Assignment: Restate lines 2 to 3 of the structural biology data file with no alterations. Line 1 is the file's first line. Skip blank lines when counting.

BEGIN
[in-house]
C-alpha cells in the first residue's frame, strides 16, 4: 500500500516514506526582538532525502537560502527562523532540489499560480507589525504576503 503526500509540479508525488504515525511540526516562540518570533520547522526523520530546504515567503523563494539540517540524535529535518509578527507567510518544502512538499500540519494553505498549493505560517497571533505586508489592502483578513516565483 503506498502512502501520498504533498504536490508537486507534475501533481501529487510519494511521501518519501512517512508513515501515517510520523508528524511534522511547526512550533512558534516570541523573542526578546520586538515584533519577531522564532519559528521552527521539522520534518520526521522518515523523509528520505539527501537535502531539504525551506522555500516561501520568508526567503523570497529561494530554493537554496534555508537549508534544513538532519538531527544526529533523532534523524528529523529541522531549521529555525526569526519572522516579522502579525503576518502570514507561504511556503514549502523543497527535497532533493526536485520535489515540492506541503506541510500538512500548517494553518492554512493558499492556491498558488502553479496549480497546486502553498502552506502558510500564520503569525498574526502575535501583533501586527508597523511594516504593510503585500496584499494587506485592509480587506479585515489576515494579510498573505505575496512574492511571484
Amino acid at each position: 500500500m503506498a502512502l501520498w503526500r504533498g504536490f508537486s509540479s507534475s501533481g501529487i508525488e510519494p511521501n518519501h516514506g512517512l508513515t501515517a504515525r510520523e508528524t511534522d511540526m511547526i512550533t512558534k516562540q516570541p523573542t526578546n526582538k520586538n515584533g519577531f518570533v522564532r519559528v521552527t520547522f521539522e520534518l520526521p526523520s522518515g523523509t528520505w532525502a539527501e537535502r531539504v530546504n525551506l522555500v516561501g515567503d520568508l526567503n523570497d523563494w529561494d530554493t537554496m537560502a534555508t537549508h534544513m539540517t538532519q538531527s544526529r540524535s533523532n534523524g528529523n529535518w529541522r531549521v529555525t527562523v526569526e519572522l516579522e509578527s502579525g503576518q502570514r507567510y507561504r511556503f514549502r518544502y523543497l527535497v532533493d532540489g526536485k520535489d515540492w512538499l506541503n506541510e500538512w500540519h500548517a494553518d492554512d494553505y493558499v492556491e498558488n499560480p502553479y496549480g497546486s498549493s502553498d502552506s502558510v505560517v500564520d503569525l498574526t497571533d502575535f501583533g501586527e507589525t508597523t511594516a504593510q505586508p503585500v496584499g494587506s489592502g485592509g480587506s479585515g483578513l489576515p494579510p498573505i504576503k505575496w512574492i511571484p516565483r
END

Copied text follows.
C-alpha cells in the first residue's frame, strides 16, 4: 500500500516514506526582538532525502537560502527562523532540489499560480507589525504576503 503526500509540479508525488504515525511540526516562540518570533520547522526523520530546504515567503523563494539540517540524535529535518509578527507567510518544502512538499500540519494553505498549493505560517497571533505586508489592502483578513516565483 503506498502512502501520498504533498504536490508537486507534475501533481501529487510519494511521501518519501512517512508513515501515517510520523508528524511534522511547526512550533512558534516570541523573542526578546520586538515584533519577531522564532519559528521552527521539522520534518520526521522518515523523509528520505539527501537535502531539504525551506522555500516561501520568508526567503523570497529561494530554493537554496534555508537549508534544513538532519538531527544526529533523532534523524528529523529541522531549521529555525526569526519572522516579522502579525503576518502570514507561504511556503514549502523543497527535497532533493526536485520535489515540492506541503506541510500538512500548517494553518492554512493558499492556491498558488502553479496549480497546486502553498502552506502558510500564520503569525498574526502575535501583533501586527508597523511594516504593510503585500496584499494587506485592509480587506479585515489576515494579510498573505505575496512574492511571484
Amino acid at each position: 500500500m503506498a502512502l501520498w503526500r504533498g504536490f508537486s509540479s507534475s501533481g501529487i508525488e510519494p511521501n518519501h516514506g512517512l508513515t501515517a504515525r510520523e508528524t511534522d511540526m511547526i512550533t512558534k516562540q516570541p523573542t526578546n526582538k520586538n515584533g519577531f518570533v522564532r519559528v521552527t520547522f521539522e520534518l520526521p526523520s522518515g523523509t528520505w532525502a539527501e537535502r531539504v530546504n525551506l522555500v516561501g515567503d520568508l526567503n523570497d523563494w529561494d530554493t537554496m537560502a534555508t537549508h534544513m539540517t538532519q538531527s544526529r540524535s533523532n534523524g528529523n529535518w529541522r531549521v529555525t527562523v526569526e519572522l516579522e509578527s502579525g503576518q502570514r507567510y507561504r511556503f514549502r518544502y523543497l527535497v532533493d532540489g526536485k520535489d515540492w512538499l506541503n506541510e500538512w500540519h500548517a494553518d492554512d494553505y493558499v492556491e498558488n499560480p502553479y496549480g497546486s498549493s502553498d502552506s502558510v505560517v500564520d503569525l498574526t497571533d502575535f501583533g501586527e507589525t508597523t511594516a504593510q505586508p503585500v496584499g494587506s489592502g485592509g480587506s479585515g483578513l489576515p494579510p498573505i504576503k505575496w512574492i511571484p516565483r